Friday, September 6, 2013

Beneath the Maggot Moon

Sometimes a story has more layers than an onion, with more and more meaning to peel away and peel away. Maggot Moon by Sally Gardner is just such a story. But you might not like what you find under each layer. 

Standish Treadwell isn't bright. At least, it is safer for Standish if you think that. In the alternative Britain he lives in, there isn't much of anything that could be considered "bright". No color, no fun, no happiness. But for a boy who can't read and write, this cruel world is particularly cruel. That is, until Hector comes along. As the only boy Standish has every called a friend, Hector is the most important person in his life besides Standish's grandfather. 

The world doesn't take kindly to friends. With the Greenflies buzzing around and teachers who are willing to beat a little boy to death for laughing, the world is a cold hard place. But when Hector disappears, Standish refuses to stand by and let it happen. He watched his own parents disappear after his mother was taken and returned disfigured, and he isn't going to let the same thing happen to Hector. Standish is the only one who can help. He is the only one who can help because he is the one who is underestimated the most.

Have you read Animal Farm? If you have, you know there are two (or more) layers to that story. You have the weird story about the talking animals taking over the farm, and then you have the deeper allegory into the world's political figures. Maggot Moon is the same kind of story. Honestly? This is NOT a book for young kids or even most young adults. It is deep, complex, violent, bizarre, confusing, and I am not even sure I really liked it, but it had my mind spinning all day. The author is severely dyslexic and she speaks of her learning disability quite candidly. Not only did she make a world with a dyslexic hero, but she also created this dyslexic world inside a dystopia. If you let yourself run with the way the book is written, it feels different, confusing at times. I love the statement this makes about the dyslexic mind... layers and layers of meaning hidden behind simplistic language and a confusing story.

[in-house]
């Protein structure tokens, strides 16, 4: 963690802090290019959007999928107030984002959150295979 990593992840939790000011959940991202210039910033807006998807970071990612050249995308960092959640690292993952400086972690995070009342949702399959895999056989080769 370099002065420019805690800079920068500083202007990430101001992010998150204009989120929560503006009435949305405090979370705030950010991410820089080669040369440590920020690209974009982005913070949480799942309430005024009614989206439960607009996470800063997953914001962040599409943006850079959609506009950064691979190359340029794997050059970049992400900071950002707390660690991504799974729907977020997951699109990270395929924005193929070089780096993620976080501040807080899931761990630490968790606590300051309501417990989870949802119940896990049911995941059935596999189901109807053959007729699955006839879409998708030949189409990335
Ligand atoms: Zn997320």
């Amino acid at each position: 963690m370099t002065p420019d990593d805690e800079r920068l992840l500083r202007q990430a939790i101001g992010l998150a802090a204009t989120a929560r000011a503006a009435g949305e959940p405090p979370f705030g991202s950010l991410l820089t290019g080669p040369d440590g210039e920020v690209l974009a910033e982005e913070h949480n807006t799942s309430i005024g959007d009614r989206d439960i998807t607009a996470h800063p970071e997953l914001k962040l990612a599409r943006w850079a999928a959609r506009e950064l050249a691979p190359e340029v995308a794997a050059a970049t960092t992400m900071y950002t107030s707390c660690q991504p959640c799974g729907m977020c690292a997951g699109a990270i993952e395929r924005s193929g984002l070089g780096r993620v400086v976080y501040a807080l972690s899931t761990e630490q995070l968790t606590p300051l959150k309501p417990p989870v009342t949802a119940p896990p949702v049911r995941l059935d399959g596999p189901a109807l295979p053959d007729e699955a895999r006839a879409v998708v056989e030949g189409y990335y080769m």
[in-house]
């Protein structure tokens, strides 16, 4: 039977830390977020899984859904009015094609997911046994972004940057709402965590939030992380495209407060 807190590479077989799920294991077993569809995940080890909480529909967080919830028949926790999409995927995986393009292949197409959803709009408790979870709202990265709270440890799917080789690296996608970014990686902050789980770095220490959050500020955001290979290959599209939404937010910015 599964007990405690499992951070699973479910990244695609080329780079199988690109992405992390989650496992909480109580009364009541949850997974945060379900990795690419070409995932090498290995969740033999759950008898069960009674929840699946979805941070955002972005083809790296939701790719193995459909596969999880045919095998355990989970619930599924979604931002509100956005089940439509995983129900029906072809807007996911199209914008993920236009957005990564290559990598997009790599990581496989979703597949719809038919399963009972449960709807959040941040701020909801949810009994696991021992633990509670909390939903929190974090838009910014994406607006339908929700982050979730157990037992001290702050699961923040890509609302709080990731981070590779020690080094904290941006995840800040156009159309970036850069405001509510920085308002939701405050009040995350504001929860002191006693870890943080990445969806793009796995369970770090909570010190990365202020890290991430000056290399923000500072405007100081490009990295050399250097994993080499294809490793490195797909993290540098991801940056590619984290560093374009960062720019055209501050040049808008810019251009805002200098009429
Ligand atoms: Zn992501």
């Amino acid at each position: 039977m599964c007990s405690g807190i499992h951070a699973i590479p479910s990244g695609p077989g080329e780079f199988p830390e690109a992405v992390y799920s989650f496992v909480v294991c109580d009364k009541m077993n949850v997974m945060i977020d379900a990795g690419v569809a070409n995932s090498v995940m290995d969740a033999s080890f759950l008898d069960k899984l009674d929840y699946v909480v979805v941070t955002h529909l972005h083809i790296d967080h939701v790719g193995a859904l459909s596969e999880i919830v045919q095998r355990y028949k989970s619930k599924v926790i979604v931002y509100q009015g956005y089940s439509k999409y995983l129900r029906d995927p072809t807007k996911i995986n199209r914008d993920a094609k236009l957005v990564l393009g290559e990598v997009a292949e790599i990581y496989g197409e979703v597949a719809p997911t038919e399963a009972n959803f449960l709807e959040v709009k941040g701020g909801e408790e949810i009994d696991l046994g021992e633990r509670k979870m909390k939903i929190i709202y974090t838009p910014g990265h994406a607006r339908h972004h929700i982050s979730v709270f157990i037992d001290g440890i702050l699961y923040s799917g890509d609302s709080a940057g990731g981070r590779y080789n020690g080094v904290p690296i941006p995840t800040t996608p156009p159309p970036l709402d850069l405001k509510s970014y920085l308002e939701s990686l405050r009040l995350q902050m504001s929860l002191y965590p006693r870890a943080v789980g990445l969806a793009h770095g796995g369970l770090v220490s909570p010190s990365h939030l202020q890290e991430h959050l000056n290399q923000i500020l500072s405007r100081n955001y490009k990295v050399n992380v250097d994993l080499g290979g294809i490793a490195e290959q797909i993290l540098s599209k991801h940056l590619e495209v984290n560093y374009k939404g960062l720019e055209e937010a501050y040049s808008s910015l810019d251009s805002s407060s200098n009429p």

That being said, I actually didn't enjoy this book in the way I enjoy other stories. It was difficult and painful at times, but you shouldn't let that to scare you away. It is the kind of book that will make your head spin if you let it, but you can't fight the odd story and characters. Like Animal Farm there is something deeper here that you have to find yourself. What does this story mean to you? Are you a Standish Treadwell? Is your brother or sister? Student? 

The dystopia angle of this story is very odd and won't appeal to many kids who likes the popular dystopias out there (Hunger Games, Maze Runner, etc.). It really shouldn't be classified as a dystopia, and in fact, I think this book defies most categories. But it's strange and interesting, and I still can't stop thinking about it!

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